Usually, my client asked me what health services are available in detention center or in correctional facilities. They asked, “What if I am sick?” I told them that in some detention centers or prisons, there is a civil society organization working together with the detention center. I told them, “You can ask to be put in touch with them, if for example, you are HIV positive and need treatment. They have the medicine.” (Paralegal 2)

Ensuring health services in detention

Increasing access to health can also mean providing greater access to health facilities, goods, and services. Paralegals can take two approaches to ensure access to health services in detention centers or correctional facilities: taking the medicine directly to clients inside facilities or requesting the law enforcement agency to refer clients to health facilities. Table 4 presents the number of paralegals who went exta mile to ensure their client’s health-related rights.

Table 4 Paralegals ensure clients have access to medicine

Six paralegals said that they ensured that their clients had access to medicines in police custody, and four paralegals did this both in the detention center and in the correctional facility. Five out of the six paralegals who ensured their clients had regular access to medicine in police custody did this on all of the cases s/he assisted, while another one only did it frequently.

Taking Medicine Directly To Clients

Out of thirteen paralegals who had experience in assisting a case in which the client was detained in police custody, six took medicine to their clients themselves. During assistance in detention centers and correctional facilities, 50% of the paralegals stated that they had delivered medicine to their clients.

One aspect that may affect paralegals’ ability to take medicine to their client is the paralegal’s main job. In some situations, LBHM’s paralegals worked as outreach workers or in a Community Health Clinic (CHC) where their clients access methadone or antiretroviral therapy. With their position, the paralegal was able to go the extra mile to help their clients without breaking any laws.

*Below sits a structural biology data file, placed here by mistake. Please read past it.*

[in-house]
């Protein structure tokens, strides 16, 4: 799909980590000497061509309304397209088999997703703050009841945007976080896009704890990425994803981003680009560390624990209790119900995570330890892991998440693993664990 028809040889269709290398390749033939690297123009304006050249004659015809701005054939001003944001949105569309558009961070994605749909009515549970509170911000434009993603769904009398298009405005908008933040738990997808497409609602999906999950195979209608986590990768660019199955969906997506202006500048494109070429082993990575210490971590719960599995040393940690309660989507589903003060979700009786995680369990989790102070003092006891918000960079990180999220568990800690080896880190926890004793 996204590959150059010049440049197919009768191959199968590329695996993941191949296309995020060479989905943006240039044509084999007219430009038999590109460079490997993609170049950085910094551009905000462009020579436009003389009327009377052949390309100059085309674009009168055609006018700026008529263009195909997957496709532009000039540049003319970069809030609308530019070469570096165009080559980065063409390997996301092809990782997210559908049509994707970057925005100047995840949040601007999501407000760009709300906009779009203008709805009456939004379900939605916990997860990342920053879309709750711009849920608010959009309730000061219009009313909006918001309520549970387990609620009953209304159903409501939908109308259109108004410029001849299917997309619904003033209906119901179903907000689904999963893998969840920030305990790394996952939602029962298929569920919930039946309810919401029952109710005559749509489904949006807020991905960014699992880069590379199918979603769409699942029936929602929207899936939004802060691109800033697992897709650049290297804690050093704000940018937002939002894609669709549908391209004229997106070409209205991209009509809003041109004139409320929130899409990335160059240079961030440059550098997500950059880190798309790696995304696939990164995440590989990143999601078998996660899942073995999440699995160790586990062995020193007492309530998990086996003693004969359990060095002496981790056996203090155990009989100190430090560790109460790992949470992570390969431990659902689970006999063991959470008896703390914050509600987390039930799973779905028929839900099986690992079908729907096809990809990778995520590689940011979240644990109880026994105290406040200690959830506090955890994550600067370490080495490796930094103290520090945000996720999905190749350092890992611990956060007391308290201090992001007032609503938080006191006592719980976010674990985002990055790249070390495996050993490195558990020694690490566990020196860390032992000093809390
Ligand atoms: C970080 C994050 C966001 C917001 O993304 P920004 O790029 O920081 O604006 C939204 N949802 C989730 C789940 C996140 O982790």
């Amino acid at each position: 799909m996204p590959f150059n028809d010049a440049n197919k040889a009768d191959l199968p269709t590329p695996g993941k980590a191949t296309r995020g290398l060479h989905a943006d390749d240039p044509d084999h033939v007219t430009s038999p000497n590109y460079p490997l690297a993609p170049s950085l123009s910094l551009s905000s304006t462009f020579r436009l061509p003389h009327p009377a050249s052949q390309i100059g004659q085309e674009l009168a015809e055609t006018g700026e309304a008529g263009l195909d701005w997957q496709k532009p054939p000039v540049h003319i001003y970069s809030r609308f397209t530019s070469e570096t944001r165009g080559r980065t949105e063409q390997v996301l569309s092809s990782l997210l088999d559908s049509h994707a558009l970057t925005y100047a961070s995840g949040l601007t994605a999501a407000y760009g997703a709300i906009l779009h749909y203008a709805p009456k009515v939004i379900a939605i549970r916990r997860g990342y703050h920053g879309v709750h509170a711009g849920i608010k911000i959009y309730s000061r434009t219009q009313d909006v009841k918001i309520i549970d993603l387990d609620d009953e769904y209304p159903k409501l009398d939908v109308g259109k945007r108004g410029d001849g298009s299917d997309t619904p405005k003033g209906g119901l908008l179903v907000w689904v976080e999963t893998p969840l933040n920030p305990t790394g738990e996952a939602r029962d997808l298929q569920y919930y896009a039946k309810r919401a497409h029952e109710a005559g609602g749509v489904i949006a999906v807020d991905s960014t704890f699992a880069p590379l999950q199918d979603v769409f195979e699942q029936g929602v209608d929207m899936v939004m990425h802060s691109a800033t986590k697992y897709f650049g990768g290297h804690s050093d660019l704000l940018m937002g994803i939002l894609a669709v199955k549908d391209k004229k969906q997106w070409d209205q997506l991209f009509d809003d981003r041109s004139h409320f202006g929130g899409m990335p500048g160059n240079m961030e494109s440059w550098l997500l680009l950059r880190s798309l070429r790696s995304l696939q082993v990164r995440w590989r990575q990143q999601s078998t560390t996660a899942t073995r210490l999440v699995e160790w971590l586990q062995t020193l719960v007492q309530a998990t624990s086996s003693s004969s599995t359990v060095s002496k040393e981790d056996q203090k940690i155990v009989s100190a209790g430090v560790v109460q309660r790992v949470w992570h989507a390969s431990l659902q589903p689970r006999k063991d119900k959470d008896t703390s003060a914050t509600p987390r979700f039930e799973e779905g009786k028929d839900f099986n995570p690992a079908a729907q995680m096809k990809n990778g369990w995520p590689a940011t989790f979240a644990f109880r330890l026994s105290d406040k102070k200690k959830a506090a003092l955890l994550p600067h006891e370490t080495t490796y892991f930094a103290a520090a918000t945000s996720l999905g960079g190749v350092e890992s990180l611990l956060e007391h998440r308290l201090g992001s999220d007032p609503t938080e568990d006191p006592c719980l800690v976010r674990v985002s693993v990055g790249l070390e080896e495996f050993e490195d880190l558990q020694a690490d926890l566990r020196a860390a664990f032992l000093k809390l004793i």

I usually help preparing some letters from the Community Health Care for my clients. For example, if my client is on methadone therapy, I will help make the methadone letter [that confirmed the client’s status as methadone patient]... I also help clients to enroll in the national health insurance system. (Paralegal 3)

Taking medicines to clients directly was not always easy. Paralegals’ position as outreach workers or in a CHC did not always guarantee that they could successfully take medicines to their clients. It required good negotiation skills with relevant law enforcement agencies. The more frequently paralegals advocated for taking medicines directly to the clients and the more exposed law enforcement agents became to information about detainees’ right to health, the more likely it was for such advocacy to be successful.

In the past few years, it is easier to advocate for the right to health (i.e. bringing medicine to a client who is detained). Maybe because the police have experienced similar requests before. But it was once very difficult to do so, especially before 2010. (Paralegal 4)